AMY GOODMAN: That wasn’t the moment that he was deciding whether to go to jail. But explain what it was, Petra Costa.
PETRA COSTA: This is early 2016, when Judge Moro declares that Lula should be taken in an enforced coercion, which basically meant taking him to an enforced interrogation, which many said at the time was unconstitutional because Lula had volunteered to speak. And many didn’t know at the time if he would be imprisoned or not immediately after this interrogation. It would still take two years for him to be imprisoned.
JUAN GONZÁLEZ: And tell us a little about how you got started with this film, why you decided to make it. You’re relatively young for the leaders of this movement, covering this movement. How you get involved?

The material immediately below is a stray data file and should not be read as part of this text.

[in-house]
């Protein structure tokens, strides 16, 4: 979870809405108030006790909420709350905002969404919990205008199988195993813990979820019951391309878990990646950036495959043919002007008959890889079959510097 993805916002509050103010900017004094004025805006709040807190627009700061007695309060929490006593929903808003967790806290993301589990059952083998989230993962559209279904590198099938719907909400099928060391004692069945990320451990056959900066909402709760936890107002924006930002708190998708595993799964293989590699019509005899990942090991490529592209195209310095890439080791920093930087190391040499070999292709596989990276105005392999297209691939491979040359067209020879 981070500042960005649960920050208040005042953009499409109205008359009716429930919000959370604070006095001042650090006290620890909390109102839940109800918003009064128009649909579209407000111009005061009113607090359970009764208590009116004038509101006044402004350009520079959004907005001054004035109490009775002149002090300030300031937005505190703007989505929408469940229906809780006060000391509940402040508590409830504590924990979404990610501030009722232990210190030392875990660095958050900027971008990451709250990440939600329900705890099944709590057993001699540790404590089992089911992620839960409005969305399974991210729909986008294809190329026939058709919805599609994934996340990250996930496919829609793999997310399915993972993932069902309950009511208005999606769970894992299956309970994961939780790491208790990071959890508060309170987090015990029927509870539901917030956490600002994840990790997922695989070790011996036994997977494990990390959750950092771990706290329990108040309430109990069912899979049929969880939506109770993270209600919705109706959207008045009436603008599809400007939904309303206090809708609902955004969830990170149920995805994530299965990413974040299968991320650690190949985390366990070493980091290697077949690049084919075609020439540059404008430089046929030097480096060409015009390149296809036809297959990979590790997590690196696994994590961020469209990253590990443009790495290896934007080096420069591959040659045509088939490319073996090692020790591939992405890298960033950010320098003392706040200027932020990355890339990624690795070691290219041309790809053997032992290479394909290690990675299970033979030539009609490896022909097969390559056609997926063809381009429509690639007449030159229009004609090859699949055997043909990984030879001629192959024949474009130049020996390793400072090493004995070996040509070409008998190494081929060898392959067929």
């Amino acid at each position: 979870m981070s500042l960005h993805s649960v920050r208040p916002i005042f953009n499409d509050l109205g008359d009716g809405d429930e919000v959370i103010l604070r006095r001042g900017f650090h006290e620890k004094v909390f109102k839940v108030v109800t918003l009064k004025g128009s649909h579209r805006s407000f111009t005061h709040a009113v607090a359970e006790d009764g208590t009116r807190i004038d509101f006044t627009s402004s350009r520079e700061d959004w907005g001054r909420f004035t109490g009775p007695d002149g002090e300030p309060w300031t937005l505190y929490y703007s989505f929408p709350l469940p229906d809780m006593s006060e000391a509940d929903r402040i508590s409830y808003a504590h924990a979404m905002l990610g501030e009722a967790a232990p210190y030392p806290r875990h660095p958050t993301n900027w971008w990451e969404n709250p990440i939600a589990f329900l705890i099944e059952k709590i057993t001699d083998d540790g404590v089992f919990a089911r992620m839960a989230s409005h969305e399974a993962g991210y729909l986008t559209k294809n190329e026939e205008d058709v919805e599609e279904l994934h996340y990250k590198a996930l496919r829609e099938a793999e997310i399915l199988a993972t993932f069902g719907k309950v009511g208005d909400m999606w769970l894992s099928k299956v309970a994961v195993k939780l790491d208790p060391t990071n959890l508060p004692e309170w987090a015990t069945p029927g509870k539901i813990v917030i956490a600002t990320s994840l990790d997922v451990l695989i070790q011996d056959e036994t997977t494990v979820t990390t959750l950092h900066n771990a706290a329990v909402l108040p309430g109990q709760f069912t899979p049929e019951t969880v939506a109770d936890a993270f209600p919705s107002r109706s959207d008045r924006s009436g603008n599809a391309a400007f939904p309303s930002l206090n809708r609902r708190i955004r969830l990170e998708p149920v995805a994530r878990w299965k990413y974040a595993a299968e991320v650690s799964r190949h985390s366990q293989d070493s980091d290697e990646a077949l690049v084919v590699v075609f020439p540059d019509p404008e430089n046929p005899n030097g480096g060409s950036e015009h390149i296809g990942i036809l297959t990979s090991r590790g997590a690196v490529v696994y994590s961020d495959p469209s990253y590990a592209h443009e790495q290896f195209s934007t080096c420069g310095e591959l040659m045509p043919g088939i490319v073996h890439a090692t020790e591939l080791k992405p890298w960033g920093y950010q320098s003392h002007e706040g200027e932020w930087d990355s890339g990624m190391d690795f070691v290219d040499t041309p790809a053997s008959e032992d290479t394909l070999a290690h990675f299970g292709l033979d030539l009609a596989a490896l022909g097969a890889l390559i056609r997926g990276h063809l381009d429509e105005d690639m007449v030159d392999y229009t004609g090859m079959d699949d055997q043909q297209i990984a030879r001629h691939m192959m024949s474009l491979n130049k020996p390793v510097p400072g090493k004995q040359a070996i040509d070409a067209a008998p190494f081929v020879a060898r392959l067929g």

PETRA COSTA: Well, I grew up believing that democracy was my birthright, guaranteed from a lifetime of my parents’ struggle. My parents fought against the military dictatorship and dedicated their lives to kind of establish democracy in Brazil. And when I was born, it was more or less at the same time as Brazilian democracy. And as I was growing up, I kind of took it for granted. I thought it was a given, until in 2016 it started to become clear to me that that was not the case, for many reasons. One of them was, the first time I took the camera was to film a protest asking for Dilma’s impeachment. And I filmed the streets of Rio with thousands of people asking for Dilma’s impeachment, but some asking for the return of the military, the military that had killed hundreds and tortured thousands in Brazil. And I never thought I would see people asking for the return of that regime. So it was clear to me that a neurosis was boiling in Brazilian soil, and I wanted to understand where it was coming from and where it was heading. And that’s when I embarked on this journey that took 1,001 days.
AMY GOODMAN: So, let’s turn to the trailer of your film, Petra, The Edge of Democracy.